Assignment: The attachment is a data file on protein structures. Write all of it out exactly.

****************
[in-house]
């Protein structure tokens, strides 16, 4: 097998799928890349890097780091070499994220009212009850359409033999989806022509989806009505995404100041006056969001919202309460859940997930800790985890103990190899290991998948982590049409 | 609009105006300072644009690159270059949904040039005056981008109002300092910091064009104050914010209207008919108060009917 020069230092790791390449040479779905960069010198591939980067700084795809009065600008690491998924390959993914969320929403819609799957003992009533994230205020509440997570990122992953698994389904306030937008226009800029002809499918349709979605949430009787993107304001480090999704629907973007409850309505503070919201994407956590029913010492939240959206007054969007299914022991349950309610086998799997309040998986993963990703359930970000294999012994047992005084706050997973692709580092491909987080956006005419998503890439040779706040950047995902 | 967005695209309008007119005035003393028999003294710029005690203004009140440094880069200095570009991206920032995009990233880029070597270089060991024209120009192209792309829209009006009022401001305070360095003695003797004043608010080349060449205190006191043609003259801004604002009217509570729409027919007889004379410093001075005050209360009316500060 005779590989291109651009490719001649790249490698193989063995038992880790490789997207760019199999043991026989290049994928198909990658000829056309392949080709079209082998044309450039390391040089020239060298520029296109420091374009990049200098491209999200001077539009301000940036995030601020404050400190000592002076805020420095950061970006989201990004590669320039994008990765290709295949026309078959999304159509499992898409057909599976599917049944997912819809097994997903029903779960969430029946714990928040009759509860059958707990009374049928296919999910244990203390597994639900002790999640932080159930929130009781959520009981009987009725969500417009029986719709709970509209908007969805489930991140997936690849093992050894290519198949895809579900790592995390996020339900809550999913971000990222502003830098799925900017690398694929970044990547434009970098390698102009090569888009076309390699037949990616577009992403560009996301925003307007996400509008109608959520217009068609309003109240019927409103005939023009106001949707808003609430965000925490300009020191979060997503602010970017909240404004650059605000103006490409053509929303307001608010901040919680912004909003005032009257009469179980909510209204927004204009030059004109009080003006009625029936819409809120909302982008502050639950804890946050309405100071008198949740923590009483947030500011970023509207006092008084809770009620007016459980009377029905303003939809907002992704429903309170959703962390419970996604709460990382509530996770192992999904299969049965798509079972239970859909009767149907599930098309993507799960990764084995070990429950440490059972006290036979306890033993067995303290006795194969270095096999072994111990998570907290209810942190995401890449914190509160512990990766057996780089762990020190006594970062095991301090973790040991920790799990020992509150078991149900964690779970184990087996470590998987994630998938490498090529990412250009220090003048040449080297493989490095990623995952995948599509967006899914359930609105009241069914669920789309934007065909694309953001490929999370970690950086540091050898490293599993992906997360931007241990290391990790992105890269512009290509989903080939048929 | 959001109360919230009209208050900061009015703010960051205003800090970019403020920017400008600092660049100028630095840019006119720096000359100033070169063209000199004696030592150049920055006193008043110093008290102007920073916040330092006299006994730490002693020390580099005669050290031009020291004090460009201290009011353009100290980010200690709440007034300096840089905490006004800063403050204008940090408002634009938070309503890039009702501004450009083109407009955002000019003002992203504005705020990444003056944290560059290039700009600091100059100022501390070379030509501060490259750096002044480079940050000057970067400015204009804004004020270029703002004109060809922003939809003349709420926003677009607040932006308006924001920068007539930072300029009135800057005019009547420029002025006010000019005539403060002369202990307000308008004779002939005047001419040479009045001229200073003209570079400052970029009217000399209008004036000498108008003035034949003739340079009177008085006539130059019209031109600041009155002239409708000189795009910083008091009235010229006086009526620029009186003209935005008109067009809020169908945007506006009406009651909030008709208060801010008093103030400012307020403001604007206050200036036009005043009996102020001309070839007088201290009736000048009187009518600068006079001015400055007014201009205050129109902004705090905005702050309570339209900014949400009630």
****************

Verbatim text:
[in-house]
């Protein structure tokens, strides 16, 4: 097998799928890349890097780091070499994220009212009850359409033999989806022509989806009505995404100041006056969001919202309460859940997930800790985890103990190899290991998948982590049409 | 609009105006300072644009690159270059949904040039005056981008109002300092910091064009104050914010209207008919108060009917 020069230092790791390449040479779905960069010198591939980067700084795809009065600008690491998924390959993914969320929403819609799957003992009533994230205020509440997570990122992953698994389904306030937008226009800029002809499918349709979605949430009787993107304001480090999704629907973007409850309505503070919201994407956590029913010492939240959206007054969007299914022991349950309610086998799997309040998986993963990703359930970000294999012994047992005084706050997973692709580092491909987080956006005419998503890439040779706040950047995902 | 967005695209309008007119005035003393028999003294710029005690203004009140440094880069200095570009991206920032995009990233880029070597270089060991024209120009192209792309829209009006009022401001305070360095003695003797004043608010080349060449205190006191043609003259801004604002009217509570729409027919007889004379410093001075005050209360009316500060 005779590989291109651009490719001649790249490698193989063995038992880790490789997207760019199999043991026989290049994928198909990658000829056309392949080709079209082998044309450039390391040089020239060298520029296109420091374009990049200098491209999200001077539009301000940036995030601020404050400190000592002076805020420095950061970006989201990004590669320039994008990765290709295949026309078959999304159509499992898409057909599976599917049944997912819809097994997903029903779960969430029946714990928040009759509860059958707990009374049928296919999910244990203390597994639900002790999640932080159930929130009781959520009981009987009725969500417009029986719709709970509209908007969805489930991140997936690849093992050894290519198949895809579900790592995390996020339900809550999913971000990222502003830098799925900017690398694929970044990547434009970098390698102009090569888009076309390699037949990616577009992403560009996301925003307007996400509008109608959520217009068609309003109240019927409103005939023009106001949707808003609430965000925490300009020191979060997503602010970017909240404004650059605000103006490409053509929303307001608010901040919680912004909003005032009257009469179980909510209204927004204009030059004109009080003006009625029936819409809120909302982008502050639950804890946050309405100071008198949740923590009483947030500011970023509207006092008084809770009620007016459980009377029905303003939809907002992704429903309170959703962390419970996604709460990382509530996770192992999904299969049965798509079972239970859909009767149907599930098309993507799960990764084995070990429950440490059972006290036979306890033993067995303290006795194969270095096999072994111990998570907290209810942190995401890449914190509160512990990766057996780089762990020190006594970062095991301090973790040991920790799990020992509150078991149900964690779970184990087996470590998987994630998938490498090529990412250009220090003048040449080297493989490095990623995952995948599509967006899914359930609105009241069914669920789309934007065909694309953001490929999370970690950086540091050898490293599993992906997360931007241990290391990790992105890269512009290509989903080939048929 | 959001109360919230009209208050900061009015703010960051205003800090970019403020920017400008600092660049100028630095840019006119720096000359100033070169063209000199004696030592150049920055006193008043110093008290102007920073916040330092006299006994730490002693020390580099005669050290031009020291004090460009201290009011353009100290980010200690709440007034300096840089905490006004800063403050204008940090408002634009938070309503890039009702501004450009083109407009955002000019003002992203504005705020990444003056944290560059290039700009600091100059100022501390070379030509501060490259750096002044480079940050000057970067400015204009804004004020270029703002004109060809922003939809003349709420926003677009607040932006308006924001920068007539930072300029009135800057005019009547420029002025006010000019005539403060002369202990307000308008004779002939005047001419040479009045001229200073003209570079400052970029009217000399209008004036000498108008003035034949003739340079009177008085006539130059019209031109600041009155002239409708000189795009910083008091009235010229006086009526620029009186003209935005008109067009809020169908945007506006009406009651909030008709208060801010008093103030400012307020403001604007206050200036036009005043009996102020001309070839007088201290009736000048009187009518600068006079001015400055007014201009205050129109902004705090905005702050309570339209900014949400009630």